It's probably the least practical way to get a circuit for the microwave,
but as toller said, you could install a panel. The feed to the stove would
have to be of sufficient size to feed both loads and it would need to have
both a neutral and a ground. You'd install the panel per code with a double
pole breaker and new four wire cable going to the stove outlet and single
pole breaker and cable going to the microwave outlet
Just cram a piece of 12-2 romex thru the same hole and run it
alongside the range cable and to the main panel. Get yourself another
20A breaker and you got your microwave circuit. If that's too
difficult, hire an electrician.
On Sun, 19 Dec 2004 07:59:49 -0500, "RBM" <rmottola1(remove
a 240 line can easily be two 120's, but it's not to code
The reason no one will tell you is if you had even BASIC electrical
knowledge, you wouldn't need to ask. It's not a good idea for someone who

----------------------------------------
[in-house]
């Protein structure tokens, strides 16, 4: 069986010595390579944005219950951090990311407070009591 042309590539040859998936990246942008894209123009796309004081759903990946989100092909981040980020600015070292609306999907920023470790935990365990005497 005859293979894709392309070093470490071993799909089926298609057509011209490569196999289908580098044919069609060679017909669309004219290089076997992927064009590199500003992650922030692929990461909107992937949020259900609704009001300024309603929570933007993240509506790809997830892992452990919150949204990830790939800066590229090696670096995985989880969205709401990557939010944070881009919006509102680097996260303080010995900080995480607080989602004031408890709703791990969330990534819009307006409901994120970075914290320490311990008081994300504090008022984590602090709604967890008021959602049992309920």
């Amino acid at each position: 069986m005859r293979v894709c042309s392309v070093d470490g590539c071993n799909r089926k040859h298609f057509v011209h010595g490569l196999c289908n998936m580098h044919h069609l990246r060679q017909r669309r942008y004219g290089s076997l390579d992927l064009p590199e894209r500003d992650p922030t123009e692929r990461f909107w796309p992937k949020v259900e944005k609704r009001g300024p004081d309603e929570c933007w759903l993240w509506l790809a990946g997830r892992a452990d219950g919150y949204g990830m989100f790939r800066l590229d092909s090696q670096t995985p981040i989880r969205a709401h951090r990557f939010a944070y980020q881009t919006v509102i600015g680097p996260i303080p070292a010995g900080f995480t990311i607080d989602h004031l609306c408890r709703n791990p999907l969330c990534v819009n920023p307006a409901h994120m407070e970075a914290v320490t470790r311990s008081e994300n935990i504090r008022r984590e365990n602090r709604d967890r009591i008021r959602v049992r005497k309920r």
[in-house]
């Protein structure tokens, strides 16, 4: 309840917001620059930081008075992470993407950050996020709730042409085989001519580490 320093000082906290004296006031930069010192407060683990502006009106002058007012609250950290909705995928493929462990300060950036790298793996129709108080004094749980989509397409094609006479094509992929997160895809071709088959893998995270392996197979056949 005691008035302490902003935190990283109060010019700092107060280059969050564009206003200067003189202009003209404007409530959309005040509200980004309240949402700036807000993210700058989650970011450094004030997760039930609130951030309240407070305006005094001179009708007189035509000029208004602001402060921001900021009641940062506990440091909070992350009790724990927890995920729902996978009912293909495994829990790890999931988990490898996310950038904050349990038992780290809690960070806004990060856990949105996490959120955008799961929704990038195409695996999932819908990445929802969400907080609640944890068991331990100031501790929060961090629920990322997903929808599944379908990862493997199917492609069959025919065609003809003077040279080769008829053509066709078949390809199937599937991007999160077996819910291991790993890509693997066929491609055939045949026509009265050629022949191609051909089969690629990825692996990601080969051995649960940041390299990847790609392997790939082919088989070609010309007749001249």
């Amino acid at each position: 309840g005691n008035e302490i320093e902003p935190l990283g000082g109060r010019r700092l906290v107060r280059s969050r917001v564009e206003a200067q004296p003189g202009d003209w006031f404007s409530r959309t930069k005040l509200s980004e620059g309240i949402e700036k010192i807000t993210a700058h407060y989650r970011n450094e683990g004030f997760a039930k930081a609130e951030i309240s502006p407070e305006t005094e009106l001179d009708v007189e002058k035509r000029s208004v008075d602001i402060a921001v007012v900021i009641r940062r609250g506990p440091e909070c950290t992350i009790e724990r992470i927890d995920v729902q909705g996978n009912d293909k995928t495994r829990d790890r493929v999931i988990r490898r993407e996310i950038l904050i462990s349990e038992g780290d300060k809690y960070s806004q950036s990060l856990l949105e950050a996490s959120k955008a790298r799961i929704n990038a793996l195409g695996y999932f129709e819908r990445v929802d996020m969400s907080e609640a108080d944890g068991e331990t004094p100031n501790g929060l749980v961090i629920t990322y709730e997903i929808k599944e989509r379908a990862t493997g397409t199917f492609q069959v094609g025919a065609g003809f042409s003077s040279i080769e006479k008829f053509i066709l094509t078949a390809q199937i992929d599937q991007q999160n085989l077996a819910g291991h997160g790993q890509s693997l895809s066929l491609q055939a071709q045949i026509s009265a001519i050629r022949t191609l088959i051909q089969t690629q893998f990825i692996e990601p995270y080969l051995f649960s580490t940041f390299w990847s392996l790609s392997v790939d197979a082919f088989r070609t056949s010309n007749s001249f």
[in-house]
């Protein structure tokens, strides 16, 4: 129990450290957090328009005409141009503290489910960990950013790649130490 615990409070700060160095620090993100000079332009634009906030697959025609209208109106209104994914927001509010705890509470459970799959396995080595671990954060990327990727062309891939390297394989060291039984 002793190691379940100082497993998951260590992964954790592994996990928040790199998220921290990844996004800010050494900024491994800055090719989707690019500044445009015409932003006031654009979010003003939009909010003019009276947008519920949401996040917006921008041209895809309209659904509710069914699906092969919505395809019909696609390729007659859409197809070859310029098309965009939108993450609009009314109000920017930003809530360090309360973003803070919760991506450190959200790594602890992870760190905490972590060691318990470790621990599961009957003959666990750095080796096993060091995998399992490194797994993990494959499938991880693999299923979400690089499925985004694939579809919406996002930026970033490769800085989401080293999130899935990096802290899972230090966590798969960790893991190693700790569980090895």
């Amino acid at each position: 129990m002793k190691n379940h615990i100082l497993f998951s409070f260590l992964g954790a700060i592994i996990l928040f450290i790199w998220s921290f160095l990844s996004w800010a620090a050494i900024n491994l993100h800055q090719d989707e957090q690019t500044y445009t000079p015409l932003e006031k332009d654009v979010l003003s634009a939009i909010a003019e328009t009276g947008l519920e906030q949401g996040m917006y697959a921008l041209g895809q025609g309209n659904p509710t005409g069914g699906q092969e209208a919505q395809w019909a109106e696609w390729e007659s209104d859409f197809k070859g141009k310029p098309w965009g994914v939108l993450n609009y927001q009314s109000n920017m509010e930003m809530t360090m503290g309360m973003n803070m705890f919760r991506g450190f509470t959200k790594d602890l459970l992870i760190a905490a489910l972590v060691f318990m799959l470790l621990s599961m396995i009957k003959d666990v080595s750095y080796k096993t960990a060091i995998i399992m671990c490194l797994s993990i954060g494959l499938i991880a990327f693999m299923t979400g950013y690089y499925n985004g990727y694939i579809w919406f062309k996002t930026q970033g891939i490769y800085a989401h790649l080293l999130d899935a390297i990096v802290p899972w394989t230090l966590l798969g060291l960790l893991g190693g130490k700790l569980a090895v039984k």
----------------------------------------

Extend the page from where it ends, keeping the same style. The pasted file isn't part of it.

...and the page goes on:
doesn't understand power to be taking shortcuts.
You should easily be able to pull 15 amps from any 120 circuit. I know of NO
microwave that pulls more then 15 AMPS :)
If you can't isolate a circuit, consider having a licensed electricial add a
new one to your breaker box.
Don't do it. Even if you figured out how to do it, you'd have a
uWave on a 30 amp fuse or whatever your stove has - that's why
some talked about a load center, etc. in th eposts. A uWave gone
bad on a 30A fuse could cause lots and lots of smoke, sparks and
fire. There's more to it than just the couple of wires your
friends probably told you about.
Your very basic question indicates you don't have the background
to accomplish this safely or within code or in any way that would
satisfy your insurance company after the fire. Best to get a pro
in there. No, I'm not a contractor.
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